Jacquelyn Rodgers

Gina VanCant

Founder, Greentop Gifts

“Historically, we have participated in large holiday marketplaces and conventions to grow our customer base. We planned popup and parties to engage our shoppers. These were not an option in 2020 and we had to shift to developing stronger online content and email marketing to share our products. [When facing challenges,] don’t be afraid to ask your current network for help! Reach out to anyone in your own personal network who might be able to help you get around the corner or open the door to the project you are working on. Some conversations will go further than others, but I used every resource I had to keep my business thriving through everything we experienced in 2020.”

Co-Founder, The Milk Mission

“Seeing breastfeeding disparities in the African American community stirred myself and business partner to start the Milk Mission. With social distancing practices in place, lactation education and support services for African American woman has become even more difficult to access. The Milk Mission transformed its traditional in-person lactation services to virtual consultations and began utilizing a tele-health platform. Women can now receive the same quality care from the comfort of their home. We believe that it is critical to ensure that people who are breastfeeding or who desire to breastfeed continue to have access to this support.”

Visa She's next grant winners - April 2021
L to R: Samantha Griffin, Founder of DC Metro Maternity; Lorielle J. Hollaway, Founder + Dreamer of Cultured Books Literacy Foundation; Naa-Sakle Akuete, CEO & Founder of Mother’s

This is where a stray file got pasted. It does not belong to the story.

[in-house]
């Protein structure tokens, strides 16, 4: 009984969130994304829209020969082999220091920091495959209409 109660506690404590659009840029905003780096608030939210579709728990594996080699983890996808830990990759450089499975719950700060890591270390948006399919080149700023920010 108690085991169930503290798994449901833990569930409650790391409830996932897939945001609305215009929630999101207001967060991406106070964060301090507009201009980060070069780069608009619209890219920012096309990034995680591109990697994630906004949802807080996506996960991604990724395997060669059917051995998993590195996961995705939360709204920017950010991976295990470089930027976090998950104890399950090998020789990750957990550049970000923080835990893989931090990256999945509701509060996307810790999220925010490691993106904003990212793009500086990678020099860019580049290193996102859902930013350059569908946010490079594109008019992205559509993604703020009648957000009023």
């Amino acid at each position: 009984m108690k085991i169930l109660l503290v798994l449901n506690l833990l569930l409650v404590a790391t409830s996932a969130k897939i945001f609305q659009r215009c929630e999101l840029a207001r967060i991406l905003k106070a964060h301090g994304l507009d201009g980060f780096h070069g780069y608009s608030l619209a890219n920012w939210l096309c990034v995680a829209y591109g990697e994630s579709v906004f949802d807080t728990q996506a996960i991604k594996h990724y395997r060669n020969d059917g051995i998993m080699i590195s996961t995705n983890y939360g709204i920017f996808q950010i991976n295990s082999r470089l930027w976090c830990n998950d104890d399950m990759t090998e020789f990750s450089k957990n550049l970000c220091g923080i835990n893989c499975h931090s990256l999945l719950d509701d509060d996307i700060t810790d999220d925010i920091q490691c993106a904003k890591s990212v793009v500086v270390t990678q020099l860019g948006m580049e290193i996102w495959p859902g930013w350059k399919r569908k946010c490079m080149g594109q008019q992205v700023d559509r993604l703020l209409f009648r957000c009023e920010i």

Samantha Griffin

Founder, DC Metro Maternity

“Our work as doulas has always been incredibly “high touch” and in person, so making the switch to distancing and some virtual work was tough. I moved classes online quickly, and have since developed an online curriculum for our clients. We’ve also done Instagram Lives with experts and shared information on our blog and various social media channels. Families actually have more access to information from us than ever before, while still being able to be cautious about potential COVID exposure.”

Lorielle J. Hollaway

Founder + Dreamer, Cultured Books Literacy Foundation

“My biggest challenge this past year has been navigating imposter syndrome. When I began this journey of creating a multicultural children’s bookstore with no cost to the community it was a lofty idea. After the murder of George Floyd and the nation’s immediate support of anything Black-owned, the attention catapulted Cultured Books to a bigger audience. Our ideas are now doable. Receiving what you’ve manifested can be a bit scary when it’s sitting in your lap. During this moment I’ve learned from fellow entrepreneurs to show up authentically and unapologetically you. Consumers want to know the human behind the brand, so showing up as someone else will most likely leave you exhausted, burned out or even diverting from your initial mission.”

Naa-Sakle Akuete

CEO & Founder, Mother’s Shea

“Our biggest challenge this past year has been ensuring that we have enough inventory to meet consistent and growing customer demand. With the help of grants (like the one through Visa’s She’s Next grant program) and loans, we have been able to remain stocked across our retail channels. When things are as crazy as they are right now, you can’t afford to be distracted by things that aren’t actually in your wheelhouse so it’s important to be clear about who you are as a brand and then focus on your core competencies.”